- Ayahuasca inner visions: Functional neuroimaging reveals the neural basis of the intense imagery induced by the ‘spirit vine’.
- Interview with Dennis McKenna on psychedelics, rationality and dogmatism.
- Why would anyone go to Burning Man? It’s an alternate universe without brands or money.
- Mingyur Rinpoche, the millionaire Buddhist monk who renounced it all this past June.
- More than 80 percent of Oz’s dog and cat owners believe they can understand the meaning of their pet’s woof or miaow.
- Irish coroner rules man’s death was caused by spontaneous combustion.
- Pompeii shows its true colours.
- Mysterious ‘Denisovan cavemen’ had sex with humans from Borneo to the Philippines.
- Mysterious chamber under church holds clues to the Venerable Bede.
- Scott of the Antarctic: the lies that doomed his race to the pole.
- A grisly end: 800-year-old remains of witch discovered in Italian graveyard – with seven nails driven through her jaw.
- When Europe’s single currency worked – the 1480s: A new exhibition in Florence explores money, sin and the birth of capitalism.
- The world’s oldest running car is up for sale and expected to fetch £1.6m at auction.
- Here be dragons: A history of map monsters.
- A review of Ken Jennings’ Maphead: Charting the Wide, Weird World of Geography Wonks (Amazon US, Kindle, & UK).
- Renowned physicist Frank Close urges caution before we abandon the theory of relativity and prepare for time travel.
- Time travel in fiction: why authors return to it time and time again.
- William Gibson: beyond cyberspace.
- Stephen Greenblatt’s superb history The Swerve shows how a bibliophile’s discovery of a lost classical epic shaped the new Europe. The Swerve: How the Renaissance Began is available at Amazon US & UK, and for Kindle US & UK.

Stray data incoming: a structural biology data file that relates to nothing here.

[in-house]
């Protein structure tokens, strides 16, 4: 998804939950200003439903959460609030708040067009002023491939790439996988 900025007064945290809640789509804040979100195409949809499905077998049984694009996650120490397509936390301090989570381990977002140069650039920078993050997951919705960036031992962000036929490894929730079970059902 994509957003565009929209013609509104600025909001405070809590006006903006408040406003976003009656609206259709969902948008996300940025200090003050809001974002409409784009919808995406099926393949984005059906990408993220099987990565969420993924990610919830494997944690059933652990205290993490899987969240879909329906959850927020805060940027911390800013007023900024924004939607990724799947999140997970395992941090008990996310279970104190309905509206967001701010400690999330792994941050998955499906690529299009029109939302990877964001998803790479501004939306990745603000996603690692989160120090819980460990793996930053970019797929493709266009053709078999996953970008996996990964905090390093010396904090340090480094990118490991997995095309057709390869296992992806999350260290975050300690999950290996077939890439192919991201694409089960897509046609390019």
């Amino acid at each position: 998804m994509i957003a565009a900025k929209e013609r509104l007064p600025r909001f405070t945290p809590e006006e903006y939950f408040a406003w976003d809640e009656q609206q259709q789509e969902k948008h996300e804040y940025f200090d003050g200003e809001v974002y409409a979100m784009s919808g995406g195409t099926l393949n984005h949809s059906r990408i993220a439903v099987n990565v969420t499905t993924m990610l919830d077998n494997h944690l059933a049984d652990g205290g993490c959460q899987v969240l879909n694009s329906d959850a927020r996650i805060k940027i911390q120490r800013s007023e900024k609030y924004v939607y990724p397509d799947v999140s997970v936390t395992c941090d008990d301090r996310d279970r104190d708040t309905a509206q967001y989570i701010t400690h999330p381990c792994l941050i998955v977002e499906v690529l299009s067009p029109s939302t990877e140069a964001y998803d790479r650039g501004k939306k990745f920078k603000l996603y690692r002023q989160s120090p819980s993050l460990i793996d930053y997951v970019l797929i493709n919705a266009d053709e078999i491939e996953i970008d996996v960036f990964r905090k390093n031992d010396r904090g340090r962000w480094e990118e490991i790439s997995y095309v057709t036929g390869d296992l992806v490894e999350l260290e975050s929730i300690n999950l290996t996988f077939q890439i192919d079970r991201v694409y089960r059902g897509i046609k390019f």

- Frankenstein’s hour of creation identified by astronomers.
- The life and times of Charles Dickens: An excerpt from Claire Tomalin’s Charles Dickens: A Life (Amazon US & UK).
- Queen bees don’t ‘rise to power’ thanks to being fed royal jelly — queens and workers have their destinies in their cells.
- French woman suing Opus Dei for years of alleged enslavement.
- Yahoo says it didn’t mean to censor Protest Wall Street emails. The truth is much more insidious.
- When net freedom meets market forces: As Bill Weasley explained to Harry Potter,
corporationsgoblins believe the rightful owner of any object is its creator, not its purchaser.
- Human hyperlinks: QR codes, which are scanned by smartphones, are packed with data about products – and people.
- Enemy of the state: How Luke Harding, the Guardian’s Moscow correspondent, became the reporter Russia hated. Chapter one, apparently, of Harding’s new book Mafia State (Amazon US & UK).
- Free audiobook downloads: John le Carré’s A Perfect Spy (through 27 Sept), The Constant Gardener (through 28 Sept), and The Spy Who Came in From the Cold (through 29 Sept).
Thanks, xibalba and Rick.
Quote of the Day:
Nothing is evil in the beginning. Even Sauron was not so.
Elrond, in Lord of the Rings: The Fellowship of the Ring.